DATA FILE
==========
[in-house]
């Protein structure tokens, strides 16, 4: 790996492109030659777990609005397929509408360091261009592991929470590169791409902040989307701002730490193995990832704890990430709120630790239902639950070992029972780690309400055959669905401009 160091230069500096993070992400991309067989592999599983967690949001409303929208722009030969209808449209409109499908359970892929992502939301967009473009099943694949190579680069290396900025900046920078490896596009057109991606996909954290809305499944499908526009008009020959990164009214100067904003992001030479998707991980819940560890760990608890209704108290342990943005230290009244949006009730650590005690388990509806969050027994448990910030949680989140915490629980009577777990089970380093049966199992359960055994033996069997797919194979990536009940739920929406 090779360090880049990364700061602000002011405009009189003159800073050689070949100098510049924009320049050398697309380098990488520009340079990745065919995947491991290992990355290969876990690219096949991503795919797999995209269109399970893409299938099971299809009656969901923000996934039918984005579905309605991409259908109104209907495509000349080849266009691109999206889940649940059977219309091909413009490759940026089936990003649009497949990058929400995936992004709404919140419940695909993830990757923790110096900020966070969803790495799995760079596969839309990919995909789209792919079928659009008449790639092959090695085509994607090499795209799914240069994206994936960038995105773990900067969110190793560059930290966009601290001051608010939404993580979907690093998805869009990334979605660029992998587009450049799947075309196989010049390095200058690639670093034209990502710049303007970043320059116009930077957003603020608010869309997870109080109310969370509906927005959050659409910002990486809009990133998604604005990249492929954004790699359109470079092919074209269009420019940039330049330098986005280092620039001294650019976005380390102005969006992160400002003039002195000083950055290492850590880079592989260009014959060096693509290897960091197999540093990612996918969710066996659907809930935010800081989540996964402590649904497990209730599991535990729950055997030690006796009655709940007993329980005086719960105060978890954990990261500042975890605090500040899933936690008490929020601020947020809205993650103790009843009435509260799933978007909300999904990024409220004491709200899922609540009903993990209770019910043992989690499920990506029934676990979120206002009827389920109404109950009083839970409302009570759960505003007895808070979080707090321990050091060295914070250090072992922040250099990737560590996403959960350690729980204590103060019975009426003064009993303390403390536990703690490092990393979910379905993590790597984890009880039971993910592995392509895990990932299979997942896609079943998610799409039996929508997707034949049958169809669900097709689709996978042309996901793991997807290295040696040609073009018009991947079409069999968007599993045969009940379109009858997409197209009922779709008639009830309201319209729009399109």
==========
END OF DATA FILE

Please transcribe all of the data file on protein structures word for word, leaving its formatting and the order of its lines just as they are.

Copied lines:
[in-house]
């Protein structure tokens, strides 16, 4: 790996492109030659777990609005397929509408360091261009592991929470590169791409902040989307701002730490193995990832704890990430709120630790239902639950070992029972780690309400055959669905401009 160091230069500096993070992400991309067989592999599983967690949001409303929208722009030969209808449209409109499908359970892929992502939301967009473009099943694949190579680069290396900025900046920078490896596009057109991606996909954290809305499944499908526009008009020959990164009214100067904003992001030479998707991980819940560890760990608890209704108290342990943005230290009244949006009730650590005690388990509806969050027994448990910030949680989140915490629980009577777990089970380093049966199992359960055994033996069997797919194979990536009940739920929406 090779360090880049990364700061602000002011405009009189003159800073050689070949100098510049924009320049050398697309380098990488520009340079990745065919995947491991290992990355290969876990690219096949991503795919797999995209269109399970893409299938099971299809009656969901923000996934039918984005579905309605991409259908109104209907495509000349080849266009691109999206889940649940059977219309091909413009490759940026089936990003649009497949990058929400995936992004709404919140419940695909993830990757923790110096900020966070969803790495799995760079596969839309990919995909789209792919079928659009008449790639092959090695085509994607090499795209799914240069994206994936960038995105773990900067969110190793560059930290966009601290001051608010939404993580979907690093998805869009990334979605660029992998587009450049799947075309196989010049390095200058690639670093034209990502710049303007970043320059116009930077957003603020608010869309997870109080109310969370509906927005959050659409910002990486809009990133998604604005990249492929954004790699359109470079092919074209269009420019940039330049330098986005280092620039001294650019976005380390102005969006992160400002003039002195000083950055290492850590880079592989260009014959060096693509290897960091197999540093990612996918969710066996659907809930935010800081989540996964402590649904497990209730599991535990729950055997030690006796009655709940007993329980005086719960105060978890954990990261500042975890605090500040899933936690008490929020601020947020809205993650103790009843009435509260799933978007909300999904990024409220004491709200899922609540009903993990209770019910043992989690499920990506029934676990979120206002009827389920109404109950009083839970409302009570759960505003007895808070979080707090321990050091060295914070250090072992922040250099990737560590996403959960350690729980204590103060019975009426003064009993303390403390536990703690490092990393979910379905993590790597984890009880039971993910592995392509895990990932299979997942896609079943998610799409039996929508997707034949049958169809669900097709689709996978042309996901793991997807290295040696040609073009018009991947079409069999968007599993045969009940379109009858997409197209009922779709008639009830309201319209729009399109």